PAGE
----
"It's a pretty grim world when I can't even feel superior to a toddler." Welcome to the curious mind of David Sedaris,
where dogs outrank children, guitars have breasts, and French toddlers unmask the inadequacies of the American male.
Sedaris inhabits this world as a misanthrope chronicling all things petty and small. In Me Talk Pretty One Day Sedaris
is as determined as ever to be nobody's hero--he never triumphs, he never conquers--and somehow, with each failure, he
inadvertently becomes everybody's favorite underdog. The world's most eloquent malcontent, Sedaris has turned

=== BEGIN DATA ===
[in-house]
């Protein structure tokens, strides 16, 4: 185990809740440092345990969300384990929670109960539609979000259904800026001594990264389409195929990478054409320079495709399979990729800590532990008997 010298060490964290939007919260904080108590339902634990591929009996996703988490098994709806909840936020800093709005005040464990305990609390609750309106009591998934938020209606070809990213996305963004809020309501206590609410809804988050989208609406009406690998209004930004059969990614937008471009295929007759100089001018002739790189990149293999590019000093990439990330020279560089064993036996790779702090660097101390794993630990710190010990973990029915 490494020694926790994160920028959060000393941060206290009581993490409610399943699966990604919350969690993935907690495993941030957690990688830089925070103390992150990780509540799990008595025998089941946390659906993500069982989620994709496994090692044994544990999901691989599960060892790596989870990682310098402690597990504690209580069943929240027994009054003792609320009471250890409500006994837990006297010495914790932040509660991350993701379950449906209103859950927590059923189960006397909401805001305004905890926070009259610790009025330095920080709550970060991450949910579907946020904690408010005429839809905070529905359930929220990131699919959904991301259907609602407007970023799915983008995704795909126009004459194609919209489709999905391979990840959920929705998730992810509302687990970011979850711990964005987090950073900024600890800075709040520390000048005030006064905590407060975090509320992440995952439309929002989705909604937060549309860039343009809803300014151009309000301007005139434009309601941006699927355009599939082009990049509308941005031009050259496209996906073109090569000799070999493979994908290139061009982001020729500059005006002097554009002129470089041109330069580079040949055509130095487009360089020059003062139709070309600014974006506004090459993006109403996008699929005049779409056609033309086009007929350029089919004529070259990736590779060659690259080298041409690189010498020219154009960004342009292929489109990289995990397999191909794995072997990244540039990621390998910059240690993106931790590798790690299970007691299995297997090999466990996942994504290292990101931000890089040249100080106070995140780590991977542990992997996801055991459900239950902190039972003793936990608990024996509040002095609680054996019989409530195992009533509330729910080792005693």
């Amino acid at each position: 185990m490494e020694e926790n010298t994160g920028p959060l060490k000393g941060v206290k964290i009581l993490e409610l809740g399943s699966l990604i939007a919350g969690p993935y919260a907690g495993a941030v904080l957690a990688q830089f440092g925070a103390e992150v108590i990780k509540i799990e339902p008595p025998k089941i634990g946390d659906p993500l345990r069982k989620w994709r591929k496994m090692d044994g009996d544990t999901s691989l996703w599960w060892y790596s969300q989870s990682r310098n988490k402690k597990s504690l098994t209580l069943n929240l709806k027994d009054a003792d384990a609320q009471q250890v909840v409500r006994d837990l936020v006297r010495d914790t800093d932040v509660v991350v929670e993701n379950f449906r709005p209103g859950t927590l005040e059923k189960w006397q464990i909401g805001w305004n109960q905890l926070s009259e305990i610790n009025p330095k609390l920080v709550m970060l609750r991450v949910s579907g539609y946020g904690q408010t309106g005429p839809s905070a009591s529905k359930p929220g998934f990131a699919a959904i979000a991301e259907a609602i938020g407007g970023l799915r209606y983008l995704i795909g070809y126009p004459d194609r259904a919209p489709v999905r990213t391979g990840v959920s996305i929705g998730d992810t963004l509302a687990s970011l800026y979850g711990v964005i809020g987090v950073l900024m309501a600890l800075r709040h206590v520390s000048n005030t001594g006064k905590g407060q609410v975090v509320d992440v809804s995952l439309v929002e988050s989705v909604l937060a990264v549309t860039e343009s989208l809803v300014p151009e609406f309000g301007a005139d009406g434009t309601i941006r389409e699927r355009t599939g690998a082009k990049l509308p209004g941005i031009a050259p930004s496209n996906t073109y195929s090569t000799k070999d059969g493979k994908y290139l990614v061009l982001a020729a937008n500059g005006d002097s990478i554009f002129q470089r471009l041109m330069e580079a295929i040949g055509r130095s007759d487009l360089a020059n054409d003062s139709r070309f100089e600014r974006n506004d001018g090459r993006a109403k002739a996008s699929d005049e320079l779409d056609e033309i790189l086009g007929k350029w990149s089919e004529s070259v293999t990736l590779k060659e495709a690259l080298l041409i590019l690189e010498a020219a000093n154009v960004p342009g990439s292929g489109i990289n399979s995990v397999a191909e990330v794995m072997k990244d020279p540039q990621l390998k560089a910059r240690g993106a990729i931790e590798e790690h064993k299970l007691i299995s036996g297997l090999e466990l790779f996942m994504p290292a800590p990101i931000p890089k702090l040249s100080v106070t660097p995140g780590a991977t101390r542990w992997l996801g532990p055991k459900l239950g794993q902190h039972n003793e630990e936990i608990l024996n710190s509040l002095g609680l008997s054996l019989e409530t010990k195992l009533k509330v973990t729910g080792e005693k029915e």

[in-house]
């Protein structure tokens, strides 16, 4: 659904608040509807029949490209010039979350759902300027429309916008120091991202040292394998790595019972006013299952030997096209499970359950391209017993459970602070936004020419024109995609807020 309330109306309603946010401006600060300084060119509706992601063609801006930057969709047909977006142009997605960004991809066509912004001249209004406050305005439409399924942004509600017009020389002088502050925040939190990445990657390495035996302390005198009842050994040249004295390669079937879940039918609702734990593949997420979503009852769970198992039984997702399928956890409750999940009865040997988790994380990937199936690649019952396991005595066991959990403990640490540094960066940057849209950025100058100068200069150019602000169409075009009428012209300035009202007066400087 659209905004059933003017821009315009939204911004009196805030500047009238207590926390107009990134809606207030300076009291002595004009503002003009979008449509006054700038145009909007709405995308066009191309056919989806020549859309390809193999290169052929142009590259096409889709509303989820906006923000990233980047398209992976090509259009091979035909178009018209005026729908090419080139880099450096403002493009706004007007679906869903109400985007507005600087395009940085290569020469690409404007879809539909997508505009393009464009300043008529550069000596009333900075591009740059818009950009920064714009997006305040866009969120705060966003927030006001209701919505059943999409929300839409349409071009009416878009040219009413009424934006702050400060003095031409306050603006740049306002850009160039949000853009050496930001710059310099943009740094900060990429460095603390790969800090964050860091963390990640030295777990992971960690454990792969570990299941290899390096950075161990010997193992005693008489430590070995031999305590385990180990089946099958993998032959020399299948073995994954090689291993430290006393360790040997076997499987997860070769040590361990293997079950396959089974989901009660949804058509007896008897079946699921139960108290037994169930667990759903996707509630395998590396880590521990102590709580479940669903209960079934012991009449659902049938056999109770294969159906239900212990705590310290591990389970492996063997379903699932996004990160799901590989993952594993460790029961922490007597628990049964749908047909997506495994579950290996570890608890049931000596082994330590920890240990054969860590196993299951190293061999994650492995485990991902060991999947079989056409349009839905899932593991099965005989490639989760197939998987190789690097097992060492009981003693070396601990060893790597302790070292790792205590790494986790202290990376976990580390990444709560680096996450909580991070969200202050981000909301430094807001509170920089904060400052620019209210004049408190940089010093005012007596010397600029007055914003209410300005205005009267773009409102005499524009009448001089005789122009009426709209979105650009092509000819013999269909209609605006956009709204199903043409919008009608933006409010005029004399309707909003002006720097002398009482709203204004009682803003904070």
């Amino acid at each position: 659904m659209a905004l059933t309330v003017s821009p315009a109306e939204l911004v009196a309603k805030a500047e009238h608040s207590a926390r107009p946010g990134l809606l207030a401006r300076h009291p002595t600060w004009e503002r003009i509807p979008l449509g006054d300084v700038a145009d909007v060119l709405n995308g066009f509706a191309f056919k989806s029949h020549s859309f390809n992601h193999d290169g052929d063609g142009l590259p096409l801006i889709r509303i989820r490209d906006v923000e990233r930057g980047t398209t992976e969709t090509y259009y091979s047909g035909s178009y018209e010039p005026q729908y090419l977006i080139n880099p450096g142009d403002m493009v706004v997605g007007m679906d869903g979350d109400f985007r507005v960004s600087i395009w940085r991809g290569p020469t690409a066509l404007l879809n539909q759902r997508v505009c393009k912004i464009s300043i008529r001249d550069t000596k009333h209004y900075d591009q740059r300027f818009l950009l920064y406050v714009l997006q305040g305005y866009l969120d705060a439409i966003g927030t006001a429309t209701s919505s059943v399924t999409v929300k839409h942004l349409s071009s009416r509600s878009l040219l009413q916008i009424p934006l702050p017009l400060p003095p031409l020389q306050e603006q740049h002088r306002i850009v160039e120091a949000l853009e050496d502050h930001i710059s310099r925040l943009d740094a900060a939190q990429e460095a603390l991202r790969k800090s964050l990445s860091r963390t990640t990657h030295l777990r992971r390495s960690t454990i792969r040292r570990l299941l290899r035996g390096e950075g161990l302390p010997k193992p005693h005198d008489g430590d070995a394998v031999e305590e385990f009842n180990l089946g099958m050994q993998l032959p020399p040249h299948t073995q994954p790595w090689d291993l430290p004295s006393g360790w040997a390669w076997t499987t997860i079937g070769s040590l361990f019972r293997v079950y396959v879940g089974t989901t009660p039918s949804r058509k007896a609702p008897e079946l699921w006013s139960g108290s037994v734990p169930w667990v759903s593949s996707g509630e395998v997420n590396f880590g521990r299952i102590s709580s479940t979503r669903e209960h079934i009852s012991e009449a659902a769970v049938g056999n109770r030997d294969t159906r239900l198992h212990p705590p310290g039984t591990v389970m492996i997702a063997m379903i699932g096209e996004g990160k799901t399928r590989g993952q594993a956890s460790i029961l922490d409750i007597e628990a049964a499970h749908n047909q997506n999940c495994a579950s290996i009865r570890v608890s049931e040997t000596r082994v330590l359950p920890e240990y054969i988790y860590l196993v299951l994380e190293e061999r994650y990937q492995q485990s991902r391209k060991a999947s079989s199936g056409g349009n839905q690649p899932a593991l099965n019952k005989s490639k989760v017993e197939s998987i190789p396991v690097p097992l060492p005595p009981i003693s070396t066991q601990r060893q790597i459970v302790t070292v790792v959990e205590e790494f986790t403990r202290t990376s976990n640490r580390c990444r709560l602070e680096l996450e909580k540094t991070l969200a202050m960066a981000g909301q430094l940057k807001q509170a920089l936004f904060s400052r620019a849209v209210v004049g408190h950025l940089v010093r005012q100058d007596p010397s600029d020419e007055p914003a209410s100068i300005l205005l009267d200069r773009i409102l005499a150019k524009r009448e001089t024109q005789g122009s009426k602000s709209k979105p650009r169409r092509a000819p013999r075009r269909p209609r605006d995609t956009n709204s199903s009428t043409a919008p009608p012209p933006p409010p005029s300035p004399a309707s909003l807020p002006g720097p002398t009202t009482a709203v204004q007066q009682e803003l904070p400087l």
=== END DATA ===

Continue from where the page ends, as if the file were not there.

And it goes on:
self-deprecation into a celebrated art form--one that is perhaps best experienced in audio. "Go Carolina," his account
of "the first battle of my war against the letter s" is particularly poignant. Unable to disguise the lisp that has
become his trademark, Sedaris highlights (to hilarious extent) the frustration of reading "childish s-laden texts
recounting the adventures of seals or settlers named Sassy or Samuel." Including 23 of the book version's 28 stories,
two live performances complete with involuntary laughter, and an uncannily accurate Billie Holiday impersonation, the
audio is more than a companion to the text; it stands alone as a performance piece--only without the sock monkeys.
(Running time: 5 hours, 4 cassettes) --Daphne Durham